Closeness: A New Privacy Measure for Data Publishing
The k-anonymity privacy requirement for publishing micro data requires that each equivalence class (i.e., a set of records that are indistinguishable from each other with respect to certain “identifying” attributes) contains at least k records. Recently, several authors have recognized that k-anonymity cannot prevent attribute disclosure. The notion of ‘-diversity has been proposed to address this; ‘-diversity requires that each equivalence class has at least ‘well-represented (in Section 2) values for each sensitive attribute. In this paper, we show that ‘-diversity has a number of limitations. In particular, it is neither necessary nor sufficient to prevent attribute disclosure. Motivated by these limitations, we propose a new notion of privacy called “closeness.” We first present the base model closeness, which requires that the distribution of a sensitive attribute in any equivalence class is close to the distribution of the attribute in the overall table (i.e., the distance between the two distributions should be no more than a threshold t). We then propose a more flexible privacy model called closeness that offers higher utility. We describe our desiderata for designing a distance measure between two probability distributions and present two distance measures. We discuss the rationale for using closeness as a privacy measure and illustrate its advantages through examples and experiments.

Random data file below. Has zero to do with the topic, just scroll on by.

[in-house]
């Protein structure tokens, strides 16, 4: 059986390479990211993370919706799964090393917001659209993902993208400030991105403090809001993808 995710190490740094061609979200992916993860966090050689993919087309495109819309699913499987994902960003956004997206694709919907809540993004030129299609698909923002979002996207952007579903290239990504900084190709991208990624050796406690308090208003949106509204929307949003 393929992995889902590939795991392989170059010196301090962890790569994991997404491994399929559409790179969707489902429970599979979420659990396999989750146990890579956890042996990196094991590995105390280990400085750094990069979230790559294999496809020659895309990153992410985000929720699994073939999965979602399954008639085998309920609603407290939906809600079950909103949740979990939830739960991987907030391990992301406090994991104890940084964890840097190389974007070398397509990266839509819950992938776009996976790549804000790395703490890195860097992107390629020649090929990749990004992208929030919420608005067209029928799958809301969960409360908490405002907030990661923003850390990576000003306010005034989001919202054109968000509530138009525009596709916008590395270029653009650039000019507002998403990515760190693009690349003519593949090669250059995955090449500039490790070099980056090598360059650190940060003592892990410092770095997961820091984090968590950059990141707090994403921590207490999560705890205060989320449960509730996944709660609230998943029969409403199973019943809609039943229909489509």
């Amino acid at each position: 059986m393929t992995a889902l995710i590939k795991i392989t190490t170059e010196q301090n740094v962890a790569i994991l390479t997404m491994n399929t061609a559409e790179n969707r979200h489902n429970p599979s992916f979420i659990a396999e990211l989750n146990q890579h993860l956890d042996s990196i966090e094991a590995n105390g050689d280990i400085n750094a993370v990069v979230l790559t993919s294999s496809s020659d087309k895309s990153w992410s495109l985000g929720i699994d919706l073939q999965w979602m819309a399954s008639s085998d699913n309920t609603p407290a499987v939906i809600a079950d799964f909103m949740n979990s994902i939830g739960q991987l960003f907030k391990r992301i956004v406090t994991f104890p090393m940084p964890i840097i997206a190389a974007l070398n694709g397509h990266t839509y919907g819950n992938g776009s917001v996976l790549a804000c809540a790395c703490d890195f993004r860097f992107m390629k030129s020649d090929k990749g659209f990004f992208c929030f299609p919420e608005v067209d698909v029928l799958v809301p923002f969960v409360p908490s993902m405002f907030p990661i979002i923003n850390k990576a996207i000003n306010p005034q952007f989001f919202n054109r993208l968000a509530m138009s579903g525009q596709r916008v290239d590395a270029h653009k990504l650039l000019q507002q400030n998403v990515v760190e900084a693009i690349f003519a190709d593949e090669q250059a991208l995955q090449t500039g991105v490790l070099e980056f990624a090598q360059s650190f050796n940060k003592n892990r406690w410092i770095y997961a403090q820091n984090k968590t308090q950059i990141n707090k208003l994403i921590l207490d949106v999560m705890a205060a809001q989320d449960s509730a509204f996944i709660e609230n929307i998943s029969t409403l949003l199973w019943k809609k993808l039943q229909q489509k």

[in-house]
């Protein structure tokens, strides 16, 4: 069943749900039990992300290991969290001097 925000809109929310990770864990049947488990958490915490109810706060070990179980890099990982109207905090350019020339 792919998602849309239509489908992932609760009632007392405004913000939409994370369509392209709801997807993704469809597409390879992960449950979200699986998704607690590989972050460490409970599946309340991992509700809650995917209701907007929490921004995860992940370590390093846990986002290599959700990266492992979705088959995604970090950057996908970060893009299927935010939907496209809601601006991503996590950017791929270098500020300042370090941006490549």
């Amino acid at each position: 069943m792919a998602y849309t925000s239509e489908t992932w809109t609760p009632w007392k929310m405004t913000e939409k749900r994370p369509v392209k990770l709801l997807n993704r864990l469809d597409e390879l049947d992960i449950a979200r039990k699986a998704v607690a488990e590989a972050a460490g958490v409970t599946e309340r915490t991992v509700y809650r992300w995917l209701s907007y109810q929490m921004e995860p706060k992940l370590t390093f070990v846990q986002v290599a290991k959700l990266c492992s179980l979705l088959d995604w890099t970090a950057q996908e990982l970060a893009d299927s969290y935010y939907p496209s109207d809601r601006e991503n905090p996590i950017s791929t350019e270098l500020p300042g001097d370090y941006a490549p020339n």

One problem with l-diversity is that it is limited in its assumption of adversarial knowledge. As we shall explain below, it is possible for an adversary to gain information about a sensitive attribute as long as she has information about the global distribution of this attribute. This assumption generalizes the specific background and homogeneity attacks used to motivate diversity. Another problem with privacy-preserving methods, in general, is that they effectively Assume all attributes to be categorical; the adversary either does or does not learn something sensitive. Of course, especially with numerical attributes, being close to the value is often good enough.
In this project, we propose a novel privacy notion called “closeness.” We first formalize the idea of global background knowledge and propose the base model t-closeness which requires that the distribution of a sensitive attribute in any equivalence class to be close to the distribution of the attribute in the overall table (i.e., the distance between the two distributions should be no more than a threshold t). This effectively limits the amount of individual-specific information an observer can learn. However, an analysis on data utility shows that t-closeness substantially limits the amount of useful information that can be extracted from the released data. Based on the analysis, we propose a more flexible privacy model called closeness, which requires that the distribution in any equivalence class is close to the distribution in a large-enough equivalence class (contains at least n records) with respect to the sensitive attribute. This limits the amount of sensitive information about individuals while preserves features and patterns about large groups. Our analysis shows that closeness achieves a better balance between privacy and utility than existing privacy models such as ‘l-diversity and t-closeness.
➢ Privacy measure
➢ Data publishing
• While the released table gives useful information to researchers, it presents disclosure risk to the individuals whose data are in the table. • Therefore, our objective is to limit the disclosure risk to an acceptable level while maximizing the benefit. • This is achieved by anonymizing the data before release. • The first step of anonymization is to remove explicit...
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